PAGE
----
This file photo taken on July 31, 2022 shows a grain combine harvester collecting wheat near Novoazovsk, Ukraine. (PHOTO/AFP)
BRATISLAVA/BAGHDAD/KYIV – The Slovakian government suspended imports of grain and other agricultural commodities from its neighbor Ukraine on Monday, but kept transit to third countries open, said interim Agriculture Minister Samuel Vlcan.
The decision was made during the government's online meeting, after the recent discovery that 1,500 tons of grain imported from Ukraine had potentially been contaminated by pesticides.
The ban will be effective as of April 19.
Slovakia's head of the State Veterinary and Food Administration Jozef Bires said at the briefing that his office was checking all imported food and feed from Ukraine that could have been contaminated
Vlcan said the measure would protect the Slovakian agriculture and food sectors, and especially the health of consumers.
The head of the State Veterinary and Food Administration Jozef Bires said at the briefing that his office was checking all imported food and feed from Ukraine that could have been contaminated.
Vlcan noted that no contaminated flour had been produced at the affected mill, since the 1,500 tons of potentially contaminated grain had been immediately locked down.
Aside from concerns over contamination, analysts say that it is difficult for Slovakian farmers to compete against the low price of grain from Ukraine.
Ukraine's two other neighboring countries, Poland and Hungary, declared a similar ban over the weekend. This has displeased the European Commission, which reserves the right to determine pan-European business strategies.
ALSO READ: Ukraine seeks re-opening of grain transit via Poland as 'first step'
Iraq's Foreign Minister Fuad Hussein (right) and his Ukranian counterpart Dmytro Kuleba attend a joint press conference in Baghdad on April 17, 2023. (PHOTO / AFP)
Wider Iraq-Ukraine cooperation
Meanwhile, Iraqi Prime Minister Mohammed Shia' al-Sudani emphasized his country's openness to expanding cooperation with Ukraine, calling for settling international disputes by rejecting wars and adopting dialogue.
Iraq and Ukraine discussed ways to enhance trade and economic exchange, according to a statement released by the media office of the Iraqi Prime Minister, adding that Iraqi Prime Minister Mohammed Shia' al-Sudani reiterated the country's stance in resolving international and regional problems and disputes by rejecting wars and adopting dialogue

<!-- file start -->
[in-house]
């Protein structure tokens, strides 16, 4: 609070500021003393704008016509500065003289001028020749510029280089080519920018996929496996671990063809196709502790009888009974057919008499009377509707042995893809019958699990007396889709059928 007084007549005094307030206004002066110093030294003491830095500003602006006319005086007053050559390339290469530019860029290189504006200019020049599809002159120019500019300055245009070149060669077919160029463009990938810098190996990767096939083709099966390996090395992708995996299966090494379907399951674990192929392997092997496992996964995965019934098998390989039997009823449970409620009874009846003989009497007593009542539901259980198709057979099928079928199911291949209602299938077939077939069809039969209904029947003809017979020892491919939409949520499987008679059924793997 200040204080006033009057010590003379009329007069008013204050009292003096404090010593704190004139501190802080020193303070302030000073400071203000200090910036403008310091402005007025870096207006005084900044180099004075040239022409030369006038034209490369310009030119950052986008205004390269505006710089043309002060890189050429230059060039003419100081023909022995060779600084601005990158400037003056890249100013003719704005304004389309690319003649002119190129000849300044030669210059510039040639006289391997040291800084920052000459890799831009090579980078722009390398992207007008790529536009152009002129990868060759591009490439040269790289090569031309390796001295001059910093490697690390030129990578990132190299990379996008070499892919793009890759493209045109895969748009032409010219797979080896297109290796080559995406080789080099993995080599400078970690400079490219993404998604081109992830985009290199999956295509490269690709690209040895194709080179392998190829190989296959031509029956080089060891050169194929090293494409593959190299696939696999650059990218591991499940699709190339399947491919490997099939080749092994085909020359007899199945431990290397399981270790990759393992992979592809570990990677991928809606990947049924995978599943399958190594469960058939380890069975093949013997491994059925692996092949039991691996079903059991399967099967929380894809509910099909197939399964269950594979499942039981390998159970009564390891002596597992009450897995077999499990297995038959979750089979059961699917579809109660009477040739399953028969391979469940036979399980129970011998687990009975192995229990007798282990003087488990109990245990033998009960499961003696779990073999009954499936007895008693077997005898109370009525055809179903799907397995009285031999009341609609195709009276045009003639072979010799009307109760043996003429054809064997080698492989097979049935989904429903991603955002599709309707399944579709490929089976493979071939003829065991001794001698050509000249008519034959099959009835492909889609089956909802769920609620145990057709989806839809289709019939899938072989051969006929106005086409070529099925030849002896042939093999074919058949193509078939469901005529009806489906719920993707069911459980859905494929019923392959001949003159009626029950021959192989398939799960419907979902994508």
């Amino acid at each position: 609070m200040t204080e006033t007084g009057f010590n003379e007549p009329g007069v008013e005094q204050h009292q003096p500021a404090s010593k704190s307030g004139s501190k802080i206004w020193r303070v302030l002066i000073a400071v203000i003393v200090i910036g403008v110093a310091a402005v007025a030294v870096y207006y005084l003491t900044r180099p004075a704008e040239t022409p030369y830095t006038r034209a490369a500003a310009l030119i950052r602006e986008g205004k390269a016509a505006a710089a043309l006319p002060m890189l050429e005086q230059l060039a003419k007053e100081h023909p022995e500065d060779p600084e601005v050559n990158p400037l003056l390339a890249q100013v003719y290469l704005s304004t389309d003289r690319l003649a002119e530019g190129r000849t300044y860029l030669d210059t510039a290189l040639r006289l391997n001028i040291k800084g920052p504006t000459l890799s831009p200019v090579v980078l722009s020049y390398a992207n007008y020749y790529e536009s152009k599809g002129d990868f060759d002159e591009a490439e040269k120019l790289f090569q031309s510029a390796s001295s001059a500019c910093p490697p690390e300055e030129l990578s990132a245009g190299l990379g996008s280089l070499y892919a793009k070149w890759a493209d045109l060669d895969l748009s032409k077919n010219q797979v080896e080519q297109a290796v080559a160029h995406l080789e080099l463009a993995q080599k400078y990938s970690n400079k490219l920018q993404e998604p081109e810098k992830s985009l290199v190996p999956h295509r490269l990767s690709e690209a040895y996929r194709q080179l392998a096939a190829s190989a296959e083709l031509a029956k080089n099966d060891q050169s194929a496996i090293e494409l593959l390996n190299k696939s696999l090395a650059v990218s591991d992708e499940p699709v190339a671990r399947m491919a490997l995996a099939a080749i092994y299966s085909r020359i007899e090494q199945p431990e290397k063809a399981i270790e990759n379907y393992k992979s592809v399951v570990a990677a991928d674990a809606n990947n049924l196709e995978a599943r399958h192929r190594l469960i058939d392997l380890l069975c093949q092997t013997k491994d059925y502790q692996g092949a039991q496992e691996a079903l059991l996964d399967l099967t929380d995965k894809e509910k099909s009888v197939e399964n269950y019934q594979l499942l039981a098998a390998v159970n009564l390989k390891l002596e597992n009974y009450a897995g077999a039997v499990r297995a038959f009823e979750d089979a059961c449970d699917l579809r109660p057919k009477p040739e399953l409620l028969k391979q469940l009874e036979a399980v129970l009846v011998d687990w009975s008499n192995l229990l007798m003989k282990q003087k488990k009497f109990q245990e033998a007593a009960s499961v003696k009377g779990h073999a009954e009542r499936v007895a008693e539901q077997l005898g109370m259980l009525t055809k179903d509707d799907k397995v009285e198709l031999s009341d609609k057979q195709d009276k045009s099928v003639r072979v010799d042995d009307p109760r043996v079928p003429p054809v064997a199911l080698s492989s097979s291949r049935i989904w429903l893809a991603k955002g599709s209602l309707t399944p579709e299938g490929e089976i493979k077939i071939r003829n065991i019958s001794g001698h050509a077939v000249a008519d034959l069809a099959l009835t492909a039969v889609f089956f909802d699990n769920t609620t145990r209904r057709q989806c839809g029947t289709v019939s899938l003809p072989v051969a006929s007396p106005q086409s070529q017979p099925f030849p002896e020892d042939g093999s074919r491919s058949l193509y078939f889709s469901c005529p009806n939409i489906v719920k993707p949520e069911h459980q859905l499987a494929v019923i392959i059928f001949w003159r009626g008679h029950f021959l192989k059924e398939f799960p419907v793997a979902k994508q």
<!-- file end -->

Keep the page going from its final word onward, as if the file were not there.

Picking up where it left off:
Al-Sudani made the remarks during a meeting with visiting Ukrainian Foreign Minister Dmytro Kuleba in the Iraqi capital of Baghdad, according to a statement released by the media office of the Iraqi Prime Minister.
The two sides discussed ways to enhance trade and economic exchange between Iraq and Ukraine, according to the statement, adding that al-Sudani reiterated Iraq's stance in resolving international and regional problems and disputes by rejecting wars and adopting dialogue.
For his part, Kuleba stressed his country's willingness to cooperate with Iraq and expressed the Ukrainian government's appreciation of Iraq's "pivotal role in supporting international stability efforts and peace initiatives."
Earlier on Monday, Iraqi Foreign Minister Fuad Hussein called for a ceasefire between Russia and Ukraine during a press conference with Kuleba, noting that "Iraq seeks to be part of the solution" regarding the Russia-Ukraine conflict, the state-run Iraqi News Agency reported.
ALSO READ: Ukraine to 'join EU internal market before full membership'
Separately, Sergiy Nikolaychuk, the deputy chairman of the National Bank of Ukraine (NBU), said that Ukraine plans to attract $42 billion in financial aid this year, the NBU said on Facebook Monday.
In particular, Ukraine is counting on receiving about $4.6 billion from the International Monetary Fund (IMF), Nikolaychuk said after his visit to the United States, where he met with IMF officials.
"The financial support of our partners is very important in this challenging time for Ukraine," Nikolaychuk stressed.
The situation in the Ukrainian economy this year has improved compared with that of 2022, the official noted.
Last month, the IMF approved a 48-month extended arrangement for Ukraine worth about $15.6 billion.
READ MORE: NATO mulls multi-year support program for Ukraine
Earlier this month, Ukrainian Prime Minister Denys Shmyhal said his government hopes to receive $115 billion in long-term support from partners.